4) Flight following really helps...

5) you only have to miss by a couple of feet... or a few seconds...

 

Hope that brings some comfort... or some relief... comic relief... :)

 

So what caused the creation of this thread?

Does this have anything to do with formation flight?

Best regards,

-a-

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Mr. Strader, formation flying isn’t for everyone. If you don’t like it, then you probably shouldn’t do it.


Sent from my iPhone using Tapatalk

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I subscribe to neither of those absolutes as a philosophy I practice or a belief.  I try and be vigilant regarding rules/maintenance.  I am proactive in remaining competent and current.  I accept that weather is ever changing and may influence my decision to fly/continue a flight at any time.  I accept that other pilots might NOT follow rules.  I will yield to those pilots without issue.  I understand that I am fallible and so are others.  I welcome technology that helps me protect myself from costly human error.  I welcome input from others to help me learn and protect myself and others.

I don’t believe in absolutes other than death and taxes.

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42 minutes ago, RogueOne said:

Trust but verify.

I know someone high up in Quality Assurance with a sign on the office wall:

In God we trust. All others bring data.

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Since the installation of ADS-B I find it incredible how many others out there within 5 miles that I don't see.   Little white airplanes against a hazy sky can be really difficult to find, even when you have data where they are.     Sometimes they are hard to spot within 1 mile.   I hate that.   A 717 will fit right behind the frame between the windshield and door until it is within 1/2 mile.

Assume there is someone in the pattern NORDO.  

My PPL instructor used to urge me to fight against "fat, dumb, and happy" by trying to remain alert, smart, and grumpy.

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3 hours ago, 0TreeLemur said:

Since the installation of ADS-B I find it incredible how many others out there within 5 miles that I don't see.   

Funny you mention that. On 2 recent local flights I too was amazed at the volume of traffic in ForeFlight with Stratux. Then I noticed that only one or two of them would be displayed on the traffic page of my 430W. Never had any of them in sight and am wondering if there is some spoofing going on. I’ll try to remember to take some screenshots if it happens again.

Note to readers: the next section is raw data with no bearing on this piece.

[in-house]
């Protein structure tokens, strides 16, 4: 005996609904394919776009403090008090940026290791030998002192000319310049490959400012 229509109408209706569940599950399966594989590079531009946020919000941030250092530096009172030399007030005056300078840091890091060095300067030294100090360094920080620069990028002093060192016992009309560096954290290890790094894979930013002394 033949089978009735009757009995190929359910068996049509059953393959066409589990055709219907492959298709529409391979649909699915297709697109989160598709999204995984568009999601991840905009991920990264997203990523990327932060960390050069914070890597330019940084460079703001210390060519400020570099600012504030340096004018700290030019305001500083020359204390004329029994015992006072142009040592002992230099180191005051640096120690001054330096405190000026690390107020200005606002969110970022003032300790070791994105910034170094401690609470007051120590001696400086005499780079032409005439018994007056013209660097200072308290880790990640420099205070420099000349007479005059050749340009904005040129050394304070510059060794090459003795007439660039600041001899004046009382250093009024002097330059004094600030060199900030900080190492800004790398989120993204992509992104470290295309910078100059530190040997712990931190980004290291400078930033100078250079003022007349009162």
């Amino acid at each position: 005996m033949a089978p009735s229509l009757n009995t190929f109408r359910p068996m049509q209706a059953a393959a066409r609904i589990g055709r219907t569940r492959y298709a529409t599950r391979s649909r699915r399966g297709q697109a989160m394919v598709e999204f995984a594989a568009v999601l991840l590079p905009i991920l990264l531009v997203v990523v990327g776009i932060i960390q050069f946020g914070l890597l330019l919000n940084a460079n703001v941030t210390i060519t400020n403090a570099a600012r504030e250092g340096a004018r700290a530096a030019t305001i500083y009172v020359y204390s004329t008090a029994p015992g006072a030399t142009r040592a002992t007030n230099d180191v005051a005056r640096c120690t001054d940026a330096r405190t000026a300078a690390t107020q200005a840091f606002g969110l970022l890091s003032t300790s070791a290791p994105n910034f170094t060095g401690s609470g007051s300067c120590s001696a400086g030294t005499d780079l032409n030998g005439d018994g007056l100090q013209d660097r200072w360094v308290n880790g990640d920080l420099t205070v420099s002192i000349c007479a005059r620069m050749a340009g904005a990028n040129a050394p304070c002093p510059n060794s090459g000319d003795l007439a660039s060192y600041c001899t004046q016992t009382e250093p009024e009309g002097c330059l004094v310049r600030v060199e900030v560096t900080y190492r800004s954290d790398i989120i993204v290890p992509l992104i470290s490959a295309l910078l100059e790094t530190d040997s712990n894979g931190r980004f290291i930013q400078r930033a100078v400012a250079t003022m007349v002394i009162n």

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1 hour ago, lamont337 said:

Funny you mention that. On 2 recent local flights I too was amazed at the volume of traffic in ForeFlight with Stratux. Then I noticed that only one or two of them would be displayed on the traffic page of my 430W. Never had any of them in sight and am wondering if there is some spoofing going on. I’ll try to remember to take some screenshots if it happens again.

Is your stratux two-channel (both UAT and 1090) and the 430W ADS-B-in source single-channel?    I get that, too, because that's how mine is.   My FreeFlight Ranger is 978 MHz UAT-only, so sometimes I get traffic on the tablet from the stratux that won't show up on the IFD display, and I also sometimes get traffic on the IFD that doesn't show up on the tablet.   There are explanations for why either situation can happen, but it does illustrate that no system is perfect.    Definitely way better than depending on eyes-only, which is clearly inadequate in comparison.

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On 8/16/2019 at 6:04 PM, Ned Gravel said:

For example, under IFR today in VMC, I was within 50 yrds of a Cessna not squawking or talking.  He did not even know I was there and I did not know where he was until it was almost too late.  I had to dive to avoid a close encounter of the bad kind.  Maybe the close call woke him up.  Or not.

I’m an everyone else is actively or passively trying to kill me category. 

Ned I gotta ask - primary target not even an unverified altitude readout and NMAC or whatever - why not just take a quick vector and avoid the unknown by a few miles?